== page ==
Russia expert issues grim warning on Putin health rumours

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Russian President Vladimir Putin’s appeared provocative and mocking at the Moscow victory rally with no sign of a rumoured illness.

The pariah president declared ‘all glory to Russia’ in his speech a day after claiming a landslide victory in the sham election.

He also used the name of late opposition leader Alexei Navalny for the first time in public.

Those hoping to see a weak Putin showing signs of ill health were left disappointed as the 71-year-old marked the 10th anniversary of the annexation of Crimea from Ukraine.

Vladimir Putin hogged the stage during a concert to mark his latest election victory (Credits: EPA)

And compared to Donald Trump and 81-year-old President Joe Biden, Putin comes across fighting fit.

That’s according to Russia expert Stephen Hutchings, who says: ‘Health wise, [he is] probably ahead of those two.’

After Putin’s appearance on Monday at Moscow’s Red Square, the professor of Russian Studies at the University of Manchester said he does not believe we are seeing an ill man.

‘Yes, he is moving into his 70s now, but I can’t say I was taken aback by feeling he was under the weather or incapable,’ Prof Hutchings explains.

Vladimir Putin continues as Russian president for fifth term after the election (Credits: Kremlin/UPI/Shutterstock)

‘He sometimes stumbles over his words more than he used to. There were a couple of points where he paused as long as he did.’

Rumours about Putin’s health include Parkinson’s disease, heart attack and various cancers on top of plastic surgery and use of body-doubles to mask his death.

But the gossip risks playing directly into Kremlin’s hands.

Is Putin sick?

Some rumours have claimed Putin’s body was stashed in a freezer after he died in October.

And that Kremlin is using a doppelganger to cover it up.

Putin’s representatives have laughed this off, saying claims over a body-double were ‘absurd’.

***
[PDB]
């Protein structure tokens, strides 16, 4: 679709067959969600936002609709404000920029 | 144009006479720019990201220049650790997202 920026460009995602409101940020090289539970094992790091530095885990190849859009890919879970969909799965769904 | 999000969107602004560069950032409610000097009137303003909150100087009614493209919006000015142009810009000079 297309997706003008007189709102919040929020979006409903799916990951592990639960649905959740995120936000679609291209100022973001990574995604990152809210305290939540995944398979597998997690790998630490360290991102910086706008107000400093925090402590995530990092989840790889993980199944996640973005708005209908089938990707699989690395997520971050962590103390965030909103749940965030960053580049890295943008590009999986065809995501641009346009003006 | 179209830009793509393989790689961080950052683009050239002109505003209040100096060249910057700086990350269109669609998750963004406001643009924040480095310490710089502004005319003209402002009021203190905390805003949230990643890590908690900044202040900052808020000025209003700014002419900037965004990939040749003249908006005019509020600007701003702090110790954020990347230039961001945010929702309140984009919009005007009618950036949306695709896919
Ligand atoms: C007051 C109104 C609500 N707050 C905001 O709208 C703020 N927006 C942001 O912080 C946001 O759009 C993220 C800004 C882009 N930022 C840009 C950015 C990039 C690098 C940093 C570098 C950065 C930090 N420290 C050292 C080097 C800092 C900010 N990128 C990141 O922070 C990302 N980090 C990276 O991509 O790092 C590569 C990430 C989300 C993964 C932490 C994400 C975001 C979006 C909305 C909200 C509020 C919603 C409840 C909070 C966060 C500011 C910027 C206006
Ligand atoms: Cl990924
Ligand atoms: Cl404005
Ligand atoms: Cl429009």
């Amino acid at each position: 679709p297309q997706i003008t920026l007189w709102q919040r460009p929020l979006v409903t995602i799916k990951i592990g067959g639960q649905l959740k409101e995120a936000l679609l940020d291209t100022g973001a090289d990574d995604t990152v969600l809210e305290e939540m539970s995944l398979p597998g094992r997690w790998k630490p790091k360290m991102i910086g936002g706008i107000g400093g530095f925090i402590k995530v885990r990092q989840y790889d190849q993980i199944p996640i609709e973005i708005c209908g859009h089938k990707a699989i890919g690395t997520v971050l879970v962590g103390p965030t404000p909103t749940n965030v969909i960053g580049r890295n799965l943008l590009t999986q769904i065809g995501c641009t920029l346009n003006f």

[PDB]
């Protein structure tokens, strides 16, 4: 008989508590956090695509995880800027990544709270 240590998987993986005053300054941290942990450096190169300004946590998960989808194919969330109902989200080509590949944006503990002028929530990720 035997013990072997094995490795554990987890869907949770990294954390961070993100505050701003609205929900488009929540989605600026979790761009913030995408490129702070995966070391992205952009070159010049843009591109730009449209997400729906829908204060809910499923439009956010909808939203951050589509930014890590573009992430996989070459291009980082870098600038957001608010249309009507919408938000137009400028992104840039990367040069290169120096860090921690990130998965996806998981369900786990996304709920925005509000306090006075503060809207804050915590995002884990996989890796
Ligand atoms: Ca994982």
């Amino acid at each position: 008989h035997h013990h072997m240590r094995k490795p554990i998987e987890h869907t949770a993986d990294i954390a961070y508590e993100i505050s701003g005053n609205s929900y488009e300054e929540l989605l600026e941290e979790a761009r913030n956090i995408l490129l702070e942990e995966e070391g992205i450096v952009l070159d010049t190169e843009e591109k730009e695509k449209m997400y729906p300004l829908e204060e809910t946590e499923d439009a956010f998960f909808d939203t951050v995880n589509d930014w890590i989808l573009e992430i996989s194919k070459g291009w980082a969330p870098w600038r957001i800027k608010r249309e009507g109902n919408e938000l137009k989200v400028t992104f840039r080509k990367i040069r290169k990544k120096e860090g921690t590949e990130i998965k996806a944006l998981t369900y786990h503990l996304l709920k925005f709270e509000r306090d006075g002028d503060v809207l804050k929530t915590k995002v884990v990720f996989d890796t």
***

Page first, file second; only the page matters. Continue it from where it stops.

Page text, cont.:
They continue to deny that Putin has any health conditions.

Here is what has been bugging Putin, according to gossip.

Prof Hutchings says: ‘It’s a paradox. Those around Putin are happy to have these rumours circulate in a controlled fashion, because it shows how powerful he is and how people are concerned how he is wielding that power.

Putin appeared to show no sign of illness at the concert (Credits: Kommersant Photo/Polaris)

‘On the other hand it can get out of hand.

‘I don’t think they want people digging into his past too much and every aspect of his demeanor and manner, because despite the fact that it’s a repressive dictatorship and it’s not fully stable’.

The bulk of the health gossip was generated domestically in Russia by ‘ordinary Russians online’ despite heavy censorship of media, Prof Hutchings adds.

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Moscow’s Red Square on Monday evening (Credits: Kommersant Photo/Polaris)

Young Russians find ways around the restrictions and chat over apps like Telegram.

Prof Hutchings says: ‘Kremlin is unable in this digital era to shut down all dissent and speculation.

‘Living in a repressive regime he has installed creates prime conditions for all sort of rumours and speculation.’

For Western media outlets, dwelling on the rumours had a ‘degree of wishful fulfilment’.

But to think that Putin’s disappearance would be the ‘end of our problems with Russia’ was wrong.

‘We in the West tend to dwell on liberal democratic opposition of Putin, but there’s another strand of opposition, which is the more extreme right’, the expert warned.

Flanked by bodyguards, Putin hailed the ‘return’ of Crimea to Russia at the victory rally.

The 71-year-old has become ‘more and more provocative, mocking and sardonic over the years, and this was no exception’, Prof Hutchings says.

Putin’s previous mentions of Navalny were ‘always something anonymous and sarcastic like our well-known blogger’, he adds.

Alexei Navalny’s death in February sparked an international outcry (Credits: EPA)

With Navalny out of the picture after his suspicious death at a prison camp, Putin is ‘happy to name him now that he’s off the scene’.

Sunday’s elections were condemned in the West, with UK’s Foreign Secretary David Cameron labelling Putin’s Russia as undemocratic.

He said in a statement: ‘Putin removes his political opponents, controls the media, and then crowns himself the winner.

‘This is not democracy.’

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